Zoo's fears for animals' future as distancing costs income
CHILDERS reptile park and zoo Snakes Downunder has recently added a number of new animals to its collection, including meerkats, a Komodo dragon and the Lumholtz's tree kangaroo.
But that was before the global coronavirus pandemic created a need for social distancing, which put a halt to their operations.
Zoo owner Ian Jenkins said he feared for the welfare of his animals, as well as the hundreds, if not thousands of animals across the country because of a sudden lack of income.
"The income for our industry has stopped, however the expenditure, including food, water, veterinary services, repair and maintenance, power for heating, lighting, pumping et cetera to maintain the health and wellbeing of our animals has not," he said.
"In the event of closure, animals, including exotics, can usually be transferred to other facilities, however it is unlikely that this will occur now because each facility will be struggling to support its own animals.
"Zoos in other parts of the world are seriously considering euthanasia and are actively starting to list which animals should go first."
Mr Jenkins said starvation was a cruel possibility for animals in captivity.
"This is a horrific prospect, and one our industry is extremely reluctant to consider, but some facilities started talking about it being a real possibility weeks ago rather than having animals starve," he said.
Member for Burnett Stephen Bennett levelled blame at state Agricultural Industry Development and Fisheries Minister Mark Furner as he called for government support.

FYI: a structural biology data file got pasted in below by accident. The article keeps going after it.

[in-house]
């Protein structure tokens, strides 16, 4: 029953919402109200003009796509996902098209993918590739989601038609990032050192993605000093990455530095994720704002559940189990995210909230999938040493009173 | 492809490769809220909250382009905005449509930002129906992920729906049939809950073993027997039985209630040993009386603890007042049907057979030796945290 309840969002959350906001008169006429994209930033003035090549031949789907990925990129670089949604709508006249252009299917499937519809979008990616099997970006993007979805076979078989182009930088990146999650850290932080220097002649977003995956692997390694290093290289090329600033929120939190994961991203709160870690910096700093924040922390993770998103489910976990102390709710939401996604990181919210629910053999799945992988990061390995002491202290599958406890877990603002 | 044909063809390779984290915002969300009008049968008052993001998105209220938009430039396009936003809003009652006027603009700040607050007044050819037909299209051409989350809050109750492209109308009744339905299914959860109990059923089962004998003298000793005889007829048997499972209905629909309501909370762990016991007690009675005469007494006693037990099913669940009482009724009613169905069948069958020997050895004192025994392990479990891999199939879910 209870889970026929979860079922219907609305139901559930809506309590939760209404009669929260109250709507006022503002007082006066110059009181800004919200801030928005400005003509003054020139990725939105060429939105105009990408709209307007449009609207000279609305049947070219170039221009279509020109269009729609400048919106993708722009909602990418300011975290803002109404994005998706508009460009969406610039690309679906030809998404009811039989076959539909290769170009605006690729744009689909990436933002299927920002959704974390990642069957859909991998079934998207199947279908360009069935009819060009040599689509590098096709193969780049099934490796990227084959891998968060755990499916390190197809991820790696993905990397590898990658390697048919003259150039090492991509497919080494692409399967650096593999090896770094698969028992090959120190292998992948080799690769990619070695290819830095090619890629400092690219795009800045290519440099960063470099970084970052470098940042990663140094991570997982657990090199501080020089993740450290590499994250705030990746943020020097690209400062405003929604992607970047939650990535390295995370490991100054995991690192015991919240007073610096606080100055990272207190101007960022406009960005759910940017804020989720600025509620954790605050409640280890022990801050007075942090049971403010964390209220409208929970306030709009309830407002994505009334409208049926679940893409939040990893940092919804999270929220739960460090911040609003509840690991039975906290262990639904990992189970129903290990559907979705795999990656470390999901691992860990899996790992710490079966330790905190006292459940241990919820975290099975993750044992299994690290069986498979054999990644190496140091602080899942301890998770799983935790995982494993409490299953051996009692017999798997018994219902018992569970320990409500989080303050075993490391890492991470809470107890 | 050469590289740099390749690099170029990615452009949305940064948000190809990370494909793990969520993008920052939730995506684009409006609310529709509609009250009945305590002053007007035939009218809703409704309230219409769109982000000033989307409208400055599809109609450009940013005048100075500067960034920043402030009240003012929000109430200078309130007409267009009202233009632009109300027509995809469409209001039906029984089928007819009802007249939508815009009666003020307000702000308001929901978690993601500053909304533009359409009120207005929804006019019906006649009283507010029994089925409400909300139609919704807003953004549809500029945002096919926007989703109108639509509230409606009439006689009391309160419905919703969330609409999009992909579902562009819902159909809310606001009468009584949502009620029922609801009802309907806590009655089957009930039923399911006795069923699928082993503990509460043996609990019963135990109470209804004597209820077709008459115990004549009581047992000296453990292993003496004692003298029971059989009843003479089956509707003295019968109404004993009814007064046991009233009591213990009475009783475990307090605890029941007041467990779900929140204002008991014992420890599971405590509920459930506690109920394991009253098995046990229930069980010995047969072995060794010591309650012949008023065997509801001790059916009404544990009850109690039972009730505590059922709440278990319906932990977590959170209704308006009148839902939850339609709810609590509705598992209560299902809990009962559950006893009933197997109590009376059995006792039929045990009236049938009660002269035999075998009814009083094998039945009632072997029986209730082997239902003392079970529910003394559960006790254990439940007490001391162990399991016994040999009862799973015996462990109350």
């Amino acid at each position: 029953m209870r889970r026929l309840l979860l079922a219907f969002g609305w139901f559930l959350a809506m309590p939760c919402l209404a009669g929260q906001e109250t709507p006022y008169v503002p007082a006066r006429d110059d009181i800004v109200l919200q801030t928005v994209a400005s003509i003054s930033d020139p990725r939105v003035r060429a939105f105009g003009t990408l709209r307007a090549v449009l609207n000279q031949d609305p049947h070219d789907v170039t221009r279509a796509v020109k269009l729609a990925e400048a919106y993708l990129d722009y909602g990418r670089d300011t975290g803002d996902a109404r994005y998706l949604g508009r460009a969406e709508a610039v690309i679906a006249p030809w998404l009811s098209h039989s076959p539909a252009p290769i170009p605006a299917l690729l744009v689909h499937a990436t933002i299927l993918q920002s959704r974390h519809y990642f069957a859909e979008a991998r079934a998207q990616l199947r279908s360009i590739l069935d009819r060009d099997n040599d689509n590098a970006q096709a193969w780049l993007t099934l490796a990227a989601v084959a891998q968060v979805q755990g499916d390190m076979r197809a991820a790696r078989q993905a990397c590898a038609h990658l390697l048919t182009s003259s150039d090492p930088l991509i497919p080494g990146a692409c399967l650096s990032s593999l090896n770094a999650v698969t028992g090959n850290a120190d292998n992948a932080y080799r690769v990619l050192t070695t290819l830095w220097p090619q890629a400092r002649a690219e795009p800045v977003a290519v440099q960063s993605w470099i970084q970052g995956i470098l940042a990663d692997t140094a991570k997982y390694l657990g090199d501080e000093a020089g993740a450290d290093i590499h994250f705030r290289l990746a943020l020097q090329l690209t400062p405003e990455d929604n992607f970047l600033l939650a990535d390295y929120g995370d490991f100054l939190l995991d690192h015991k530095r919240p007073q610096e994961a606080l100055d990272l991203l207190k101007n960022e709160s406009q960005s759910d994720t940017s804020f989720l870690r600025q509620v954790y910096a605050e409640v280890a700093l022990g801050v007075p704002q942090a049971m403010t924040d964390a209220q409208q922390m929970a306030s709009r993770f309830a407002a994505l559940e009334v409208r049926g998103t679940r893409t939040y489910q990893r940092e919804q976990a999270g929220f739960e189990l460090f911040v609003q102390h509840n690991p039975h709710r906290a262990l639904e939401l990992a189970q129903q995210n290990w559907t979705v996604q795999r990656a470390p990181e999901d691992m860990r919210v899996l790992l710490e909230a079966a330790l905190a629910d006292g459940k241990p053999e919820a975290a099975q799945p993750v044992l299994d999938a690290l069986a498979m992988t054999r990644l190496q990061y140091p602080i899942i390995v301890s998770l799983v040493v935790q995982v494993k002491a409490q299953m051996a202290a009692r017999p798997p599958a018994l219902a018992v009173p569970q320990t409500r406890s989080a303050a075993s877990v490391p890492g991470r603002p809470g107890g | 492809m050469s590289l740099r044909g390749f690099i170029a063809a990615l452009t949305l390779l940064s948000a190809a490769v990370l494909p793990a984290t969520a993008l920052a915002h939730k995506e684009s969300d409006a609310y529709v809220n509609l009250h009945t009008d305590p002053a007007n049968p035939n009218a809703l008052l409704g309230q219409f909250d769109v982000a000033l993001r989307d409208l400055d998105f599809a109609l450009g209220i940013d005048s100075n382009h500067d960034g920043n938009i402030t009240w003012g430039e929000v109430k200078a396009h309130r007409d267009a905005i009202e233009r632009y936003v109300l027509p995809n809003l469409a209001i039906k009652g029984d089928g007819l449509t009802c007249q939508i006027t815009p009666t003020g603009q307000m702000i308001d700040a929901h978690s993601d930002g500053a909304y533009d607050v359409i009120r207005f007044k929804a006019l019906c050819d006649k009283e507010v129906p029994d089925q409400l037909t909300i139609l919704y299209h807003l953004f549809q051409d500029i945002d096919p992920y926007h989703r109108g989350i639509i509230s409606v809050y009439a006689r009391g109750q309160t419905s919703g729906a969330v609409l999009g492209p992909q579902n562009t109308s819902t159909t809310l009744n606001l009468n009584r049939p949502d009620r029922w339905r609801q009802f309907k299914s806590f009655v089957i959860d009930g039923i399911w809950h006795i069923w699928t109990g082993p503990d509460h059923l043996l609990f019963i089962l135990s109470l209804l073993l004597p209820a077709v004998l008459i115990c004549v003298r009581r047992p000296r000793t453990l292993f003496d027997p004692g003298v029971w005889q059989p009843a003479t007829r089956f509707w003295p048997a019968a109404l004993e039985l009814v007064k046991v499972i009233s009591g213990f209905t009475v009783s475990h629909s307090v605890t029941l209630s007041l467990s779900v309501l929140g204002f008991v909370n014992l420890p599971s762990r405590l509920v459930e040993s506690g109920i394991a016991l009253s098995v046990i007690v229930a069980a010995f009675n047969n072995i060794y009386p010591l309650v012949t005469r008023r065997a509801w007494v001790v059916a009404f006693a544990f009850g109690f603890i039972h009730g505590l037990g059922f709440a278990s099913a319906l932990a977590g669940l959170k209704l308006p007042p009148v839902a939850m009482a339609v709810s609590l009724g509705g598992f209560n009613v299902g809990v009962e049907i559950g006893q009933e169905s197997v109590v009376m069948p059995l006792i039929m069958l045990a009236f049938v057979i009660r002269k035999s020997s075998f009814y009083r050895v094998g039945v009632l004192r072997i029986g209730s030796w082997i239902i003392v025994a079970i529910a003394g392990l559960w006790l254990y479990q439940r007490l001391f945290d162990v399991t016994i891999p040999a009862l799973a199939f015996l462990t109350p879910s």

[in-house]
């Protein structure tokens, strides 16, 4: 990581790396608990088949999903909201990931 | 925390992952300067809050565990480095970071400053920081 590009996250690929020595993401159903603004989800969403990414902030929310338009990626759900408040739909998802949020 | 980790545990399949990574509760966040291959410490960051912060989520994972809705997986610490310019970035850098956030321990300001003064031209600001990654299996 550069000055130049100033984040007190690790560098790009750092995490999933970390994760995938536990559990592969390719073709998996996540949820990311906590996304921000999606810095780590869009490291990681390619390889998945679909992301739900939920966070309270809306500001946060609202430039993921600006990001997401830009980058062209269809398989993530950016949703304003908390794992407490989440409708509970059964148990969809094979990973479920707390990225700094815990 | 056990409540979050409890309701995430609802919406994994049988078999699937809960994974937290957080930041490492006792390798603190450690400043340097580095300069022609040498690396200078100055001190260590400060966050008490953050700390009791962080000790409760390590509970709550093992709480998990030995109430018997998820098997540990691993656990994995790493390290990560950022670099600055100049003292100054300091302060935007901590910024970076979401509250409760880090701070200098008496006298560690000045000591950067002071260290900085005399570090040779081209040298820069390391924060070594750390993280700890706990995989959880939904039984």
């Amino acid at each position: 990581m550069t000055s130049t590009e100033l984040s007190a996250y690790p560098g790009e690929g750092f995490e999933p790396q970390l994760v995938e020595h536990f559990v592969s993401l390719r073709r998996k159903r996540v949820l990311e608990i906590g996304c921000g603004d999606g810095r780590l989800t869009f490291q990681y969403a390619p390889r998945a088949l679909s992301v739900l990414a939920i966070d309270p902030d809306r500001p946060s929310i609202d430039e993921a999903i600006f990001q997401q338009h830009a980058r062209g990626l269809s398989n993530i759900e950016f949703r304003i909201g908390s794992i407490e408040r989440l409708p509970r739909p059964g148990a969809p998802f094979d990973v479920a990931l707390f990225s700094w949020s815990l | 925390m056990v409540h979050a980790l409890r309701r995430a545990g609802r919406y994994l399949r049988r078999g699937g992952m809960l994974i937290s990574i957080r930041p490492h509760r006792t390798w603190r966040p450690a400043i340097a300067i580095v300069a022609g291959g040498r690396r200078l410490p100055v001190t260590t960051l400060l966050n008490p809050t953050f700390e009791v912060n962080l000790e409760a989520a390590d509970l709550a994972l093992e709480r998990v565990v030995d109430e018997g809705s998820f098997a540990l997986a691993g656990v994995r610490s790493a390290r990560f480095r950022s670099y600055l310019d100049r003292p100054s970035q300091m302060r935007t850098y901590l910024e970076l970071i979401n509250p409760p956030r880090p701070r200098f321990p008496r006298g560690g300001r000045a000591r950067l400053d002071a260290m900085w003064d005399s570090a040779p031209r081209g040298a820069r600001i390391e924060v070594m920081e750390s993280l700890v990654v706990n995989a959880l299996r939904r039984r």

"The situation is becoming more desperate by the hour for this small business, and many others across the state, and minister Mark Furner is doing nothing" Mr Bennett said.
"Without customers coming through their doors, how are they expected to keep going?
"I know the owners and they are passionate about their animals and the position the closures are putting them in is devastating."
Mr Bennett called on the Palaszczuk Government to take urgent action.
"Urgent assistance and support is needed to avoid this preventable disaster," he said.
Mr Furner responded to Mr Bennett's claims, saying the state cared about the welfare on animals in the state's zoos.
"The welfare of animals in Queensland businesses licensed to exhibit is an important priority for the industry and the Queensland Government," he said.
"Some of these businesses are iconic in Queensland and on the global stage, and hold a special place in the hearts of Queenslanders and visitors alike.
"The needs of these businesses have been discussed across all levels of government, and Queensland Department of Agriculture and Fisheries officers have held ongoing talks with industry representatives to determine needs and possible avenues of support."
Mr Furner said Biosecurity Queensland would continue to work closely with the industry, including the Zoo and Aquarium Association, to provide them with up-to-date information on COVID-19 and the assistance available.
"The Queensland Government is continually assessing its response to the global COVID-19 pandemic, and continues to work closely with the Federal Government to explore assistance measures for Queensland businesses and workers," he said.